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Help Jon access life-saving cancer treatment

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** Please read the latest updates for the most up-to-date news on my cancer journey! I am now in a different, in many ways better, situation than I was in May 2023 and have more options for treatment than when I wrote the below post. However, the future remains unclear and your donations are still gratefully received, given the high cost of all cancer treatments not available via the NHS. I am also now 35 (terrible). **

Hi! My name is Jon. I'm a 34-year-old writer and PR account manager living in east London. I’m also a husband, a son, a brother and a friend; a music nerd, history nut, motorsports fan and keen traveller; and a man in desperate need of expensive treatment for my aggressive, inoperable stage-four bowel cancer.

My story:
I was diagnosed with bowel/colorectal cancer in January 2022, aged 32, after two years of wrong diagnoses, delayed appointments and missed opportunities to deal with the disease before it metastasised (it's now also in my liver and lymph nodes).

I first went to the doctor with stomach complaints in January 2020, and after an abnormal blood test was referred for a colonoscopy. This was originally scheduled for March of that year, but the effective shutdown of the NHS to everyone but Covid patients meant the procedure was delayed until August. When they looked inside me, they found a large (pre-cancerous) polyp. I was told it was too big to remove there and then, but they'd book me in to have it taken out at the first opportunity.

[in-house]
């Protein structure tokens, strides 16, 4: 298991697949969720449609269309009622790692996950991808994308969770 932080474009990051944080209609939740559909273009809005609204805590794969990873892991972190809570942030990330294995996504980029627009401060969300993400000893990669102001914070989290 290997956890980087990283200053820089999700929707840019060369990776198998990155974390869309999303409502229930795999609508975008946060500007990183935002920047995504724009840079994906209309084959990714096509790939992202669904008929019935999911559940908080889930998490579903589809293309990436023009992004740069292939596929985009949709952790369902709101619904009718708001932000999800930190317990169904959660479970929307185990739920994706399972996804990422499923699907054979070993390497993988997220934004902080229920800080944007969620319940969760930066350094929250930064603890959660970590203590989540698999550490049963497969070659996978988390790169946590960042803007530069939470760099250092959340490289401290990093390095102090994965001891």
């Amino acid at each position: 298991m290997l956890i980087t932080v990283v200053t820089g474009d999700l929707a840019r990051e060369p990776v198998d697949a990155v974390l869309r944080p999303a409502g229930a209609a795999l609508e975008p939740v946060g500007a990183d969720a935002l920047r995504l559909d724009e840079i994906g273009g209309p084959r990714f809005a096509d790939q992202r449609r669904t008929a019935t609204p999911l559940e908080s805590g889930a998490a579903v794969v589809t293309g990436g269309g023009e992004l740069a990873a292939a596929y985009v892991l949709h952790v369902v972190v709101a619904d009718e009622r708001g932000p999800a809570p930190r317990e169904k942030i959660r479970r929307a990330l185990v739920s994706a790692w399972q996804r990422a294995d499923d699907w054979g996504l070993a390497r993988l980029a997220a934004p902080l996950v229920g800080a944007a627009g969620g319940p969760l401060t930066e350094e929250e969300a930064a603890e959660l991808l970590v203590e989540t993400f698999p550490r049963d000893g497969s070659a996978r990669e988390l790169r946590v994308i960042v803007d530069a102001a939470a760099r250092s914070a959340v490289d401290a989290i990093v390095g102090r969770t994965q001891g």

Owing to two more lockdowns – and, as I discovered later, the fact the doctor who performed the colonoscopy marked the removal "NOT URGENT" – by late 2021 I still hadn't had the polyp removed. By this point, I was bleeding almost constantly and aware something was seriously wrong. After hassling the hospital for months on end to do something, I was finally admitted for the 'polyp' removal in December 2021, by which point it had progressed to cancer and spread to my liver.

Following an internal investigation, the hospital in question reviewed its practices and will in future treat all polyps as needing urgent removal, meaning – fingers crossed – no one else will end up in my situation unnecessarily.

I started treatment for my disease in February 2022: radiotherapy first, then chemotherapy. In July, I also had surgery to remove the right side of my liver. While the combination of chemotherapy and surgery seemed to be successful, my cancer is aggressive and grew back in my liver within a couple of months of being off chemo. For this reason, I have now been told no further surgery is possible.

This news was a huge blow to my family and I. We've always tried to stay positive that I could get through this and be in remission, even if only for a few years, but this door has been closed to us – my best option now, according to my oncologist, is to stay on chemotherapy indefinitely, even with all its side effects, and enjoy a much-reduced quality of life until it (inevitably) stops working in the months or years to come.